View Description Hide DescriptionThe scale locality functions, originally introduced by Kraichnan for hydrodynamicturbulence, are computed from results of direct numerical simulations of forced magnetohydrodynamicturbulence. It is found that asymptotically the dynamics is dominated by local interactions, but the locality is much weaker than in hydrodynamicturbulence, which is characterized by the scaling exponent of 4/3. Specifically, in magnetohydrodynamicturbulence, two distinct exponents are observed, 1/3 and 2/3. Despite that, direct numerical simulation results reported in this paper exhibit strong coupling between large scales from the forcing band and smallest resolved scales because the locality is too weak to achieve decoupling for the numerical resolution available.

The role of electric charge in microdroplets impacting on conducting surfaces
View Description Hide DescriptionA rich phenomenology is revealed by temporally resolved image sequences of electrically charged ethanol microdroplets impacting on a conductive surface at temperatures bracketing the liquid boiling point. Notable phenomena include the flattening of the sessile droplets with reduced contact angle, increased evaporation rates for substrate temperatures below the fluid boiling point, and the hindrance of droplet rebound at the Leidenfrost temperature. Scaling considerations are presented to rationalize the observed behavior and to generalize conclusions to a broader droplet size range.

Quantifying the interaction between large and small scales in wallbounded turbulent flows: A note of caution
View Description Hide DescriptionTurbulent flow close to solid walls is dominated by an ensemble of fluctuations of large and small spatial scales. Recent work by Mathis et al. [J. Fluid Mech.628, 311 (2009); Phys. Fluids21, 111703 (2009)] introduced and used a decoupling procedure based on the Hilbert transformation applied to the filtered smallscale component of the fluctuating streamwise velocity. This method is employed as a robust tool to quantify a dominant amplitude modulation of the small scales by the large scales found in the outer part of the boundary layer. In the present study, however, we demonstrate by means of experimental and synthetic signals that the correlation coefficient used to quantify the amplitude modulation is related to the skewness of the original signal, and hence, for the Reynolds numbers considered here, may not be an independent tool to unambiguously detect or quantify the effect of largescale amplitude modulation of the small scales.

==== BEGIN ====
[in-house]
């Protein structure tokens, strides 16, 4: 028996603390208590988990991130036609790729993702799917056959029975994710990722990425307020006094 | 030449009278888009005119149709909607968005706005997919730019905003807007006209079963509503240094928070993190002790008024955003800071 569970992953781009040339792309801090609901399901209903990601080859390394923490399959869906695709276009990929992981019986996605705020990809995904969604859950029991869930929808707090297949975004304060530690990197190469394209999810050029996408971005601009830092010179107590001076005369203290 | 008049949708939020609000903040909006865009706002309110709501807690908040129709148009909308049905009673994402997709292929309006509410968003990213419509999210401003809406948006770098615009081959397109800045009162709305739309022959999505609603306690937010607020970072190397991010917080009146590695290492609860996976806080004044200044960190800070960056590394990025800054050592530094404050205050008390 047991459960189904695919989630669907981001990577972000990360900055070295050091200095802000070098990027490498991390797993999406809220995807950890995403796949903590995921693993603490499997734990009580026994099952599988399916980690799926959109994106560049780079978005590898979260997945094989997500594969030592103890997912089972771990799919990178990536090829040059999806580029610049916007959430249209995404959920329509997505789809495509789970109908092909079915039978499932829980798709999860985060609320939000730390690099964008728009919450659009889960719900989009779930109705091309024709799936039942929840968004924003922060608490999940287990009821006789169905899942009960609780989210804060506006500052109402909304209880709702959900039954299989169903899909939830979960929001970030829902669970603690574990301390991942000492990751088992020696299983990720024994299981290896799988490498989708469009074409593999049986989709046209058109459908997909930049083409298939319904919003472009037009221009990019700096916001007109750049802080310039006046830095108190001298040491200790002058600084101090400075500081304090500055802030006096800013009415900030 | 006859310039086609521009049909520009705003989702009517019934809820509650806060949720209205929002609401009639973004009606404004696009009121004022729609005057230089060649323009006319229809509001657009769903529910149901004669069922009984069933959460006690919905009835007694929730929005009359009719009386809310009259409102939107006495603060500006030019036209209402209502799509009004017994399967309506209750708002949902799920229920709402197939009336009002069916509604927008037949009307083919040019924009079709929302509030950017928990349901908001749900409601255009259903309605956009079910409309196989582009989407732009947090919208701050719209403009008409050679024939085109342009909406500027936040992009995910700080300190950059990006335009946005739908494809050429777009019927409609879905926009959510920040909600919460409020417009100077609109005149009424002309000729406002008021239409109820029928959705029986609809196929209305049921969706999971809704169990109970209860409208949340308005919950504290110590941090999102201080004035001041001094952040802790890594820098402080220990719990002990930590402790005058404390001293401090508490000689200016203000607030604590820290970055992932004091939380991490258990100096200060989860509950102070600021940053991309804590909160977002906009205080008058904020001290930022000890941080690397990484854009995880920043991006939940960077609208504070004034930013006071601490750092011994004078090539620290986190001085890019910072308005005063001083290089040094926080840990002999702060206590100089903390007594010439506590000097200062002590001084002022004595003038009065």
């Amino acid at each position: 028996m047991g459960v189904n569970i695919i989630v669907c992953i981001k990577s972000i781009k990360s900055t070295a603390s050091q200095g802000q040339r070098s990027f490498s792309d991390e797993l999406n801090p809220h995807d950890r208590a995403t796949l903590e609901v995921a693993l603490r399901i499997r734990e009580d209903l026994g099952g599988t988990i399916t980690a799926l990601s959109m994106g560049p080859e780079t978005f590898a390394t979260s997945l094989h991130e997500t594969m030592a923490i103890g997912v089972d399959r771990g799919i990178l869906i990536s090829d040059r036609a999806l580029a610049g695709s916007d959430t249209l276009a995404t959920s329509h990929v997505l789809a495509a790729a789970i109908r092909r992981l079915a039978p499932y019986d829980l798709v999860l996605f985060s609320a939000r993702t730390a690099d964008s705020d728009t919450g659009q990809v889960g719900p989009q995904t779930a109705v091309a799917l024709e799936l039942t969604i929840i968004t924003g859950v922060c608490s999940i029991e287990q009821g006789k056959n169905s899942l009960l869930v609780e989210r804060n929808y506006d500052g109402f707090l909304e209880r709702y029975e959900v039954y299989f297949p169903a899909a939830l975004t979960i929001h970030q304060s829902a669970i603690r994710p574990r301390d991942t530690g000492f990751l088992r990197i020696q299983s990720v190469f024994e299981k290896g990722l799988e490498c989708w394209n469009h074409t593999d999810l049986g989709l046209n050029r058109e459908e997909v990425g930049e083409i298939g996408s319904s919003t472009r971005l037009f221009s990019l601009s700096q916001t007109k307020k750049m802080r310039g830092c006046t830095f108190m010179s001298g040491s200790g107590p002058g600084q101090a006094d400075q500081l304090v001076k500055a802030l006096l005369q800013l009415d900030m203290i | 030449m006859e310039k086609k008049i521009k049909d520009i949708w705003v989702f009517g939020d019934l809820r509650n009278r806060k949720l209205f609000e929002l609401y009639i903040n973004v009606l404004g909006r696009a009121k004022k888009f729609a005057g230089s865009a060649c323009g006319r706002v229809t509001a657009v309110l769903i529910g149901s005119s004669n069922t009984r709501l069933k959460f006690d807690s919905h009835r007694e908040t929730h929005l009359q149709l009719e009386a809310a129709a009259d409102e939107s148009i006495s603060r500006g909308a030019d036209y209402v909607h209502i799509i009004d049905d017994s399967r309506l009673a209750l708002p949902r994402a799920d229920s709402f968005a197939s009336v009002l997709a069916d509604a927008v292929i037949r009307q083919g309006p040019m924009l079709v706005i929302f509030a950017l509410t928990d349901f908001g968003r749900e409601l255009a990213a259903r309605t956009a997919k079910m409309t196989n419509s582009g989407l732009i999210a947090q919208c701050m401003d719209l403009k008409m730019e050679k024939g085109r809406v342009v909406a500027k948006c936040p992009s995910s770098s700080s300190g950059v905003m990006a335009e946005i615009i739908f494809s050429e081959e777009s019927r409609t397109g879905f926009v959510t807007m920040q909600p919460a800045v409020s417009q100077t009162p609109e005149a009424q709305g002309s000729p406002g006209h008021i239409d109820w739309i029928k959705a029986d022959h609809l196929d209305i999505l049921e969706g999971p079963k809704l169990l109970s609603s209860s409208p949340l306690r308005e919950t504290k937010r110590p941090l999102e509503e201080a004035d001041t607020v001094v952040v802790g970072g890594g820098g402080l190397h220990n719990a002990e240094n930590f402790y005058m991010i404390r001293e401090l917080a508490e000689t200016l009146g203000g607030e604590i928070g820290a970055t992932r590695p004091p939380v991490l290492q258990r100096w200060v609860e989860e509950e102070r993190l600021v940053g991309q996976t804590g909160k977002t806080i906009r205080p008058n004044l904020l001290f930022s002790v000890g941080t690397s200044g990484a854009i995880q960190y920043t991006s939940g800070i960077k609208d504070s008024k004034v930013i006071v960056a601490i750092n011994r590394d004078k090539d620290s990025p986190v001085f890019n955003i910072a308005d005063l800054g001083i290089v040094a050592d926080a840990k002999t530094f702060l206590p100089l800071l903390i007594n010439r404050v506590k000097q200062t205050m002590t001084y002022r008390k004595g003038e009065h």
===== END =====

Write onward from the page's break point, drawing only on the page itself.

Anomalous memory effects on transport of inertial particles in turbulent jets
View Description Hide DescriptionThe letter focuses on a new phenomenology found in the far field of turbulentfree jets, where small inertial particles exhibit a local concentration peak on the axis. This finding contrasts with the prediction of classical models based on turbulent kinetic energy gradient transport assumptions, whereby particles should move away from the local kinetic energy maxima. This behavior is universal, i.e., it occurs no matter the details of the specific jet, and takes place irrespective of the inertia of the particles. As anomalous signature of the near field dynamics, it cannot be predicted on purely dimensional grounds. A new form of similarity allows to collapse the local particle flux profile on a universal curve.
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 ARTICLES

 Micro and Nanofluid Mechanics

Oscillation of cylinders of rectangular cross section immersed in fluid
View Description Hide DescriptionThe ability to calculate flows generated by oscillating cylinders immersed in fluid is a cornerstone in micro and nanodevice development. In this article, we present a detailed theoretical analysis of the hydrodynamic load experienced by an oscillating rigid cylinder, of arbitrary rectangular cross section, that is immersed in an unbounded viscous fluid. We also consider the formal limit of inviscid flow for which exact analytical and asymptotic solutions are derived. Due to its practical importance in application to the atomic force microscope and nanoelectromechanical systems, we conduct a detailed assessment of the dependence of this load on the cylinder thicknesstowidth ratio. We also assess the validity and accuracy of the widely used infinitelythin blade approximation. For thin rectangular cylinders of finite thickness, this approximation is found to be excellent for outofplane motion, whereas for inplane oscillations it can exhibit significant error. A database of accurate numerical results for the hydrodynamic load as a function of the thicknesstowidth ratio and normalized frequency is also presented, which is expected to be of value in practical application and numerical benchmarking.